First publishedon www.ITSInternational.com
’s self-driving cars are being manually driven on public roads in Pittsburgh after a fatal crash
which prompted the company to pull out of its testing programme in North America. The company is trialling new safeguards which it says will improve vehicle fleet safety and performance.
According to a report by Medium, Eric Meyhofer, head of Uber Advanced Technologies, says: “While we are eager to resume testing of our self-driving system, we see manual driving as an important first step in piloting these safeguards.”
An Uber mission specialist will be behind the wheel to help maintain the vehicle’s safely while another specialist will be in the passenger seat to document notable events. They will carry out tasks involving data collection and keeping the vehicle’s HD map up to date.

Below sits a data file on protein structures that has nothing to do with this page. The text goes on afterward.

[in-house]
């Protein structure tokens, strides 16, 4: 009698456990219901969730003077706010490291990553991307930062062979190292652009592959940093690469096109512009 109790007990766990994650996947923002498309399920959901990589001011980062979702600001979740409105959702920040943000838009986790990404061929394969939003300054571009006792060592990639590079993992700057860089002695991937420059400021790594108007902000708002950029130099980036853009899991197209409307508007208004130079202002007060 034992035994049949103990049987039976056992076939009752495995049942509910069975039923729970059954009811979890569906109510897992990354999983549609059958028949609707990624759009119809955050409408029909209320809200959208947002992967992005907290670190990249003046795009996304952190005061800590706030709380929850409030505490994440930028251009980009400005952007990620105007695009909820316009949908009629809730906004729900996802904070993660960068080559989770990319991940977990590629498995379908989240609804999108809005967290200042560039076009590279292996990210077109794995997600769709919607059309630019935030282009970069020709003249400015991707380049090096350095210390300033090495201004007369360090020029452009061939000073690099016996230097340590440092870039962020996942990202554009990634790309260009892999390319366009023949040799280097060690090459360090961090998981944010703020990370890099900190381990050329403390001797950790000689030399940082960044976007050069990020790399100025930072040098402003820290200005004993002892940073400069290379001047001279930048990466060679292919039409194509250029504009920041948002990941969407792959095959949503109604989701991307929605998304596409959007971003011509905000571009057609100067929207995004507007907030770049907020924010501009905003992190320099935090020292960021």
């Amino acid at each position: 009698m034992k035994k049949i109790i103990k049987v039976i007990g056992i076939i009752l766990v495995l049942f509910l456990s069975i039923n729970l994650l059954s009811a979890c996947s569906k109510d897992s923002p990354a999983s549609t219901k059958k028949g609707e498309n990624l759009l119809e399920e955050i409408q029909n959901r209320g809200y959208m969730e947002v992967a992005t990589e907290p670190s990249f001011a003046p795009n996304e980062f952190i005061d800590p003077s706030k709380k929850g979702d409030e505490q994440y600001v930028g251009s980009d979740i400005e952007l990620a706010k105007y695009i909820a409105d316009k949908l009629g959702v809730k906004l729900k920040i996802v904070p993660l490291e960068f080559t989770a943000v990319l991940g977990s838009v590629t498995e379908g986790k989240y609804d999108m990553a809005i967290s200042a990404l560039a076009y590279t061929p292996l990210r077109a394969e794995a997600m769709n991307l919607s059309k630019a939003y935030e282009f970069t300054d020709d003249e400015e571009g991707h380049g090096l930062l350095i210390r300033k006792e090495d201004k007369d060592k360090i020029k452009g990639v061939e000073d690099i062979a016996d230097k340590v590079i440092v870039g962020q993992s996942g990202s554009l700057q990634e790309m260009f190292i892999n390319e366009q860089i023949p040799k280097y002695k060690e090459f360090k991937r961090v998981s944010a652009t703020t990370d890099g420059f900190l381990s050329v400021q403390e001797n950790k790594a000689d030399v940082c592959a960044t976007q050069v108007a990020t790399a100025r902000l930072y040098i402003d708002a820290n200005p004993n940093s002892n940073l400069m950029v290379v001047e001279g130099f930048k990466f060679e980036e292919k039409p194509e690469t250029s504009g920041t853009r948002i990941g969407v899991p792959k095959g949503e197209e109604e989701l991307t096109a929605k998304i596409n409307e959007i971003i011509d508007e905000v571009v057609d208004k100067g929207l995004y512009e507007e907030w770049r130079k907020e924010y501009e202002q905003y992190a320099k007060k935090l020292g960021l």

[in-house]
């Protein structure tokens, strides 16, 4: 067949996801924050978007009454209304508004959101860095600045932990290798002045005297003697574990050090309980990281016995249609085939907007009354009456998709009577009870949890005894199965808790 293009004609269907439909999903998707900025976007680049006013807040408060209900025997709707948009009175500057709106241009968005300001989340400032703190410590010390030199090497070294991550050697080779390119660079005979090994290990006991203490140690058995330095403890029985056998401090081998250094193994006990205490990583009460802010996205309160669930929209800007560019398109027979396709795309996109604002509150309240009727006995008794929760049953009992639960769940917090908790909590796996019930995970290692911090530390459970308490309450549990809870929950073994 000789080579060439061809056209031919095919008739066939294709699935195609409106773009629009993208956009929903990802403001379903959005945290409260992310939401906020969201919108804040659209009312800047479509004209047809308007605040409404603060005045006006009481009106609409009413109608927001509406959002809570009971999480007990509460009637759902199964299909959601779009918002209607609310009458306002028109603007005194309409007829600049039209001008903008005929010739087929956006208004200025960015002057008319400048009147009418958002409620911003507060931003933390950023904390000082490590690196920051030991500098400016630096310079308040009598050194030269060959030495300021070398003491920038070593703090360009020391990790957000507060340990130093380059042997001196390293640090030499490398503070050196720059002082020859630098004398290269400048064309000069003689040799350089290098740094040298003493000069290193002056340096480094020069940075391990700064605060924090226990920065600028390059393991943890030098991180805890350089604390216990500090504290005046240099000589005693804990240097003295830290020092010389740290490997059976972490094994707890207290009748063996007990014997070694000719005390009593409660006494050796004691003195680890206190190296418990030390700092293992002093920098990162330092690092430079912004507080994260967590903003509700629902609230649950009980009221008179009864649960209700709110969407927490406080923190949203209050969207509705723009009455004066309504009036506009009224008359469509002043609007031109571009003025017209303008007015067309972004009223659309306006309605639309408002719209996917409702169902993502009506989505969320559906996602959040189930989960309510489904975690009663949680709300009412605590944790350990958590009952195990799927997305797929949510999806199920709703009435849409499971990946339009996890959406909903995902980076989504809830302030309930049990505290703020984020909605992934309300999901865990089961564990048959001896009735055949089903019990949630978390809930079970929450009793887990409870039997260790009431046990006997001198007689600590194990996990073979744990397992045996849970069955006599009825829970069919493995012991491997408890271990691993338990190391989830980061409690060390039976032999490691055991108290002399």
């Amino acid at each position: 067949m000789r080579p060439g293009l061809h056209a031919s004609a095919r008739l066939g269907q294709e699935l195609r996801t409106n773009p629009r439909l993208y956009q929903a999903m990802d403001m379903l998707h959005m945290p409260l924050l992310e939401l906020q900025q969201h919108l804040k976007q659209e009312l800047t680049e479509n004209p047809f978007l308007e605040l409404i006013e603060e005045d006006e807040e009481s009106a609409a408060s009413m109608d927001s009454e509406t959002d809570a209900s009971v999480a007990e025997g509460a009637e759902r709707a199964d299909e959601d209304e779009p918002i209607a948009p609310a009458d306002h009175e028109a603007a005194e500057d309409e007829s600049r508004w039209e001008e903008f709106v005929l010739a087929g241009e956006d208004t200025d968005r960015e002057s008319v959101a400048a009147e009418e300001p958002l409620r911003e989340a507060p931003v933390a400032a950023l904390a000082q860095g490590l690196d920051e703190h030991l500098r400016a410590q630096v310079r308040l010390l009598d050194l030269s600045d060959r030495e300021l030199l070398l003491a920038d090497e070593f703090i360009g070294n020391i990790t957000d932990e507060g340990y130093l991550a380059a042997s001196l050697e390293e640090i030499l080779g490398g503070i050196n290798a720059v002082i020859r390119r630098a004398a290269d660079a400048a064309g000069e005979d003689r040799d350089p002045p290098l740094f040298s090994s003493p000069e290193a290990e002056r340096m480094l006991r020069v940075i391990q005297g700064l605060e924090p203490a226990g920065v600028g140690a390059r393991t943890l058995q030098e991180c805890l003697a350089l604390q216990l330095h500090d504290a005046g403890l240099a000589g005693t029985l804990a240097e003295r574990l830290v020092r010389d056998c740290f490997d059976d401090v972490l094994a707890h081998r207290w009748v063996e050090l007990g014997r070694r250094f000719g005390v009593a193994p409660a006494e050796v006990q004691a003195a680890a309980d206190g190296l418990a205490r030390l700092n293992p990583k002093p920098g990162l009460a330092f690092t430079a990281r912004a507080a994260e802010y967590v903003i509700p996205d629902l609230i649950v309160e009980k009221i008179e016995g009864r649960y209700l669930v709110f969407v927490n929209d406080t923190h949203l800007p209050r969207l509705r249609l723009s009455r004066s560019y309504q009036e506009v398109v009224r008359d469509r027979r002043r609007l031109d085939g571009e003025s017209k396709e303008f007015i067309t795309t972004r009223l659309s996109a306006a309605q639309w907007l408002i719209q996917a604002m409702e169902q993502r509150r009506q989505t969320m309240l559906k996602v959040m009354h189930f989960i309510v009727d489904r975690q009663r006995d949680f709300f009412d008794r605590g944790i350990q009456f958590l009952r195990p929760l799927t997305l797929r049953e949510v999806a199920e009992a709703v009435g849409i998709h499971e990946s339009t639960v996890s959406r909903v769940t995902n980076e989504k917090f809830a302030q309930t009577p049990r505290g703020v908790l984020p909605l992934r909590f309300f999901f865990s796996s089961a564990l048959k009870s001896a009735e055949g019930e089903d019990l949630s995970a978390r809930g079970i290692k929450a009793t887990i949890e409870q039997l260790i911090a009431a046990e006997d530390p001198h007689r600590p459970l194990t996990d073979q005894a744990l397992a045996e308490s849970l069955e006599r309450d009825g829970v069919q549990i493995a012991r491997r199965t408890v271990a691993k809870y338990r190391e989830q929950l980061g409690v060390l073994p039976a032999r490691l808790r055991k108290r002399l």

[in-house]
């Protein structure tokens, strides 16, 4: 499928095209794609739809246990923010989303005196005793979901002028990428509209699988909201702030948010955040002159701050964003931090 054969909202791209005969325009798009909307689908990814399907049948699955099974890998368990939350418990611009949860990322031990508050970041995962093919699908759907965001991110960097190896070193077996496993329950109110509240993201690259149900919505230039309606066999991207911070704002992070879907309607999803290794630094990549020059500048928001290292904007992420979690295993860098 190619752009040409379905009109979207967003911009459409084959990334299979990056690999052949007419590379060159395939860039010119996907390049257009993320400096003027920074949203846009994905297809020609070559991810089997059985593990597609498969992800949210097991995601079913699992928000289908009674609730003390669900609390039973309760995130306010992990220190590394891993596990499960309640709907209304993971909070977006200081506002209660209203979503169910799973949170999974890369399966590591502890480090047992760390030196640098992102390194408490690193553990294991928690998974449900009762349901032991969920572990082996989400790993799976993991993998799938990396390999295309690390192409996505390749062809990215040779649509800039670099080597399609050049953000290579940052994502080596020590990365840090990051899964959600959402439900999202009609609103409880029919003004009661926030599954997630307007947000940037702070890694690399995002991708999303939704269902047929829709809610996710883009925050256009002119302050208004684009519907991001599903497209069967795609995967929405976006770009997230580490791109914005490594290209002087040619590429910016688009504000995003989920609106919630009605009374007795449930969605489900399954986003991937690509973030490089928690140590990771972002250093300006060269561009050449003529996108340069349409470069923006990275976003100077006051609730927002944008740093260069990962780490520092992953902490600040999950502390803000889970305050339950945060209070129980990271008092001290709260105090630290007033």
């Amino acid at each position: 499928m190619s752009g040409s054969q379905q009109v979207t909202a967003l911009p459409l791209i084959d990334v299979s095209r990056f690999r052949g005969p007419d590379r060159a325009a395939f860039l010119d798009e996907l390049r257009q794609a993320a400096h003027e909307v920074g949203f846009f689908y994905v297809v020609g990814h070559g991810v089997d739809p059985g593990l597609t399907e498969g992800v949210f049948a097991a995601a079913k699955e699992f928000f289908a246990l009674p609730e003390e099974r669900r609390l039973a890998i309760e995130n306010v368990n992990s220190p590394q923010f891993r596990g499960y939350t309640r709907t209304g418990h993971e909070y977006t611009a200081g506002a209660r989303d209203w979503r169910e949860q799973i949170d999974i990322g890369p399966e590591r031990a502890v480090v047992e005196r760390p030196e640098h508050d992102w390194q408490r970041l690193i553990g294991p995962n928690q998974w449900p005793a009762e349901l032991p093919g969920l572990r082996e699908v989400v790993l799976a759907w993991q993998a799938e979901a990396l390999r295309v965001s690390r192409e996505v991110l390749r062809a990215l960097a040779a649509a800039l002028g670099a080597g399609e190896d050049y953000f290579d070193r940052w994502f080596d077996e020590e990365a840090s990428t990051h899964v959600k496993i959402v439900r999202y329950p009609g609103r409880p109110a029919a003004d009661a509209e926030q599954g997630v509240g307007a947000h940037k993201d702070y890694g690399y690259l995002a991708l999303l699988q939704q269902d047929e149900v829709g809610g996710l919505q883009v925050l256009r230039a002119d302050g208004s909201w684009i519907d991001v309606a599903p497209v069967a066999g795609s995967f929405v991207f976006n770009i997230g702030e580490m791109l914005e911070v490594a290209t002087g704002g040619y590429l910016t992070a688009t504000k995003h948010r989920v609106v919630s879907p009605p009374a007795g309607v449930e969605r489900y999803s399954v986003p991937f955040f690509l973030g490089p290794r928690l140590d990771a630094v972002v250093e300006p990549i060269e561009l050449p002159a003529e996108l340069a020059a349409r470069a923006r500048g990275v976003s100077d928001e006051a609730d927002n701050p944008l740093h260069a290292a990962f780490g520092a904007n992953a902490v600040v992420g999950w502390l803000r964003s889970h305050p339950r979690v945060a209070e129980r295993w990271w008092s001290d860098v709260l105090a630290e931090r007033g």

Meyhofer says all mission specialists have completed new training modules for safe manual driving which include dedicated time in defensive and distracted driving courses as well as improved test track situational awareness drills.
All self-driving vehicles will feature a driver-monitoring system to help mission specialists remain focused while driving. The system sends an audio alert to the driver if it detects inattentive behaviour.
Additionally, built-in collision avoidance systems will activate emergency braking if there is a sudden change in traffic ahead of the vehicle. It will also send imminent collision warnings to the driver and passenger.
The self-driving cars also come with a front tablet, where turn-by-turn navigation and vehicle information is displayed.
Uber Advanced Technologies consists of an engineering team who are dedicated to self-driving technologies, mapping and vehicle safety.